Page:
Lots of calculators offer the capability to solve arbitrary equations. Even if they are not, they implicitly use it for calculating square roots. In Algeo, for example, it is also used for snapping points on a graph to minimums and maximums.

Solving an equation accurately is quite hard, and is impossible to do in general. You can solve some special cases, like quadratic polynomials, but that covers only a fraction of practical problems. Instead, methods that solve equations are approximating – they do not return an exact value just try to find something close enough. Even so, they often can’t find a solution.

A very popular method, used in most calculators, is Newton’s method. As the name suggests, it was Newton who derived an early form of the algorithm. However, his version looked quite different and only worked for polynomials. There were many variations of his procedure, but the form we use today was proposed by Thomas Simpson.

The algorithm

Newton’s method is an iterative method: we start with an initial guess and improve it by repeating the same set of steps. Let’s do a step-by-step derivation of the formula, that will shed some light on why it is working.

Assume we want to solve the equation $f(x)=0$. Let’s call our current guess $x_n$. Here is an illustration of where we are right now:

Intentionally, I haven’t drawn the full plot because our algorithm doesn’t know what the function actually looks like. We have a strong guess anyway: the root will be somewhere on the left hand side. So the next guess, $x_{n+1}$, must be smaller than $x_n$. Looking at the plot, we can see that it is sort of straight: there are no squiggles, jumps and it is decreasing nicely. So a good guess is to draw a straight line in $x_n$, and find the root of that line instead of the original function:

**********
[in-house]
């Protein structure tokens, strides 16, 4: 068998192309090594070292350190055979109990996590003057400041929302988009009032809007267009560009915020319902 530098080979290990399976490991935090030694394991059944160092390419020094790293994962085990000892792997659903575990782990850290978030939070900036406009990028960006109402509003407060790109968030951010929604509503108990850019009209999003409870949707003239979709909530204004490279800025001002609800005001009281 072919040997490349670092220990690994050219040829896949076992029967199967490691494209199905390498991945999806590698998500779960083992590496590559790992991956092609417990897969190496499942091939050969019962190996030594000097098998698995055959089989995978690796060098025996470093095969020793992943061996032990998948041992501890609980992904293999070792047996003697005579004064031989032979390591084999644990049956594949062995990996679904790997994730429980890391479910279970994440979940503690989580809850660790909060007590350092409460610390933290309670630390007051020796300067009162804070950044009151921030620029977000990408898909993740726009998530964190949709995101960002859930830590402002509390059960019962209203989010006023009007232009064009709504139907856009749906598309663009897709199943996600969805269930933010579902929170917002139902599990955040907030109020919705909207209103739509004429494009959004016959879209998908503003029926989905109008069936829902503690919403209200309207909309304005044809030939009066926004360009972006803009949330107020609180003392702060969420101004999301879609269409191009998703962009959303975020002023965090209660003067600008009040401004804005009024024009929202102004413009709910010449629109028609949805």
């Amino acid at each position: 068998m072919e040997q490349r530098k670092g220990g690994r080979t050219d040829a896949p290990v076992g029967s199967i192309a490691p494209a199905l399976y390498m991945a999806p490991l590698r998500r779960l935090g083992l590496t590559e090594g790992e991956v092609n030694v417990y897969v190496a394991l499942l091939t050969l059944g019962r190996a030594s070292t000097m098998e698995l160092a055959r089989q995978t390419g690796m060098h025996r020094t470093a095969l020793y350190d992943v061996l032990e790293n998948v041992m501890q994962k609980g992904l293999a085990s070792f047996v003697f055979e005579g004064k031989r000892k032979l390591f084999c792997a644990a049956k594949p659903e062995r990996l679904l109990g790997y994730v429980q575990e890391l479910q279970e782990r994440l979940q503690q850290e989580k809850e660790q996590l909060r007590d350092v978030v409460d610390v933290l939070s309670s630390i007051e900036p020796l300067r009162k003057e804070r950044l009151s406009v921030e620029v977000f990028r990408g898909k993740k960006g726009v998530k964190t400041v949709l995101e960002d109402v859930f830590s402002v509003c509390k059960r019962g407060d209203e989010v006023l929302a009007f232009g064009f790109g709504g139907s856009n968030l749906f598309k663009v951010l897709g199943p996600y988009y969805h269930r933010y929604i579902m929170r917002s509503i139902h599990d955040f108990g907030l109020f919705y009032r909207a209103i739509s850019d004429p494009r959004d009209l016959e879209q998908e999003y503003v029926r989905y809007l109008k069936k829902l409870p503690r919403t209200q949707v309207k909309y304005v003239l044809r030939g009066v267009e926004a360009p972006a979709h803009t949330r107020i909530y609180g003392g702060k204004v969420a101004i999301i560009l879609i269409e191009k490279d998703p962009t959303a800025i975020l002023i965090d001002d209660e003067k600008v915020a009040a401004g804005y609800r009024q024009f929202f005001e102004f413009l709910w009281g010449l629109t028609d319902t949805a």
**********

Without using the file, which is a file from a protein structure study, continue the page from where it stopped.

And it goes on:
Which line to use? We need the tangent, as it is the closest approximation of the function around $x_n$. From our calculus studies we know that the slope of the tangent in $x_n$ is given by the derivative, $f'(x_n)$. The equation of the red line is:
$$y=f'(x_n)(x-x_n)+f(x_n).$$This ensures that the slope is $f'(x)$ and in $x_n$ the line goes through $f(x_n)$. $x_{n+1}$ is the point where the line intersects the $x$-axis, thus we have to solve:
$$0=f'(x_n)(x_{n+1}-x_n)+f(x_n).$$Dividing by $f'(x_n)$ and reordering the equation we get:
$$x_{n+1}=x_n-\frac{f(x_n)}{f'(x_n)}.$$ And this is the update step of Newton’s method solving the equation $f(x)=0$.

We can summarize the algorithm as follows:

  1. Start from an initial guess $x_0$.
  2. Draw the tangent in $x_0$.
  3. Calculate the intersection of the tangent and the $x$ axis, denote it $x_1$
  4. Repeat steps 2-3. until $x_i$ does not change much.

For how long should we run the method? It is quite fast, usually 5-7 steps are enough to get 10 decimal precision.


You can prove that if the the function $f$ is differentiable, and the derivative is continuous, and you start close enough from the root, the root will be found. The problem is ‘starting close enough’. If you already know where the root is why would you run Newton’s method? In general, there is no way to have good starting point.

It’s no wonder the method can fail in practice. Sometimes it falls in an inifinite loop, sometimes it just grows to infinity. Also, if an equation has multiple roots, different initial guesses lead to different roots.


Another drawback is that you have to calculate the derivative of the function. However, simpler calculators can’t do that. Instead, they track two points for approximation, not one, and draw the line through these points:

As the method progresses, these two points get closer to each other, approximating the derivative better and better. In other words, the secant method also approximates the derivative, in addition to finding the roots.

You may have noticed in the derivation, that we are using a simple linear approximation. But what if we used a higher order polynomial, would that help us? The answer is yes, and leads to Householder’s method. It can use polynomials of any degree and the $d=1$ case is equivalent to Newton’s method. It requires fewer number of steps than Newton’s but each step is slower as it involves calculating higher order derivatives. Usually, the total runtime of Newton’s method is shorter.

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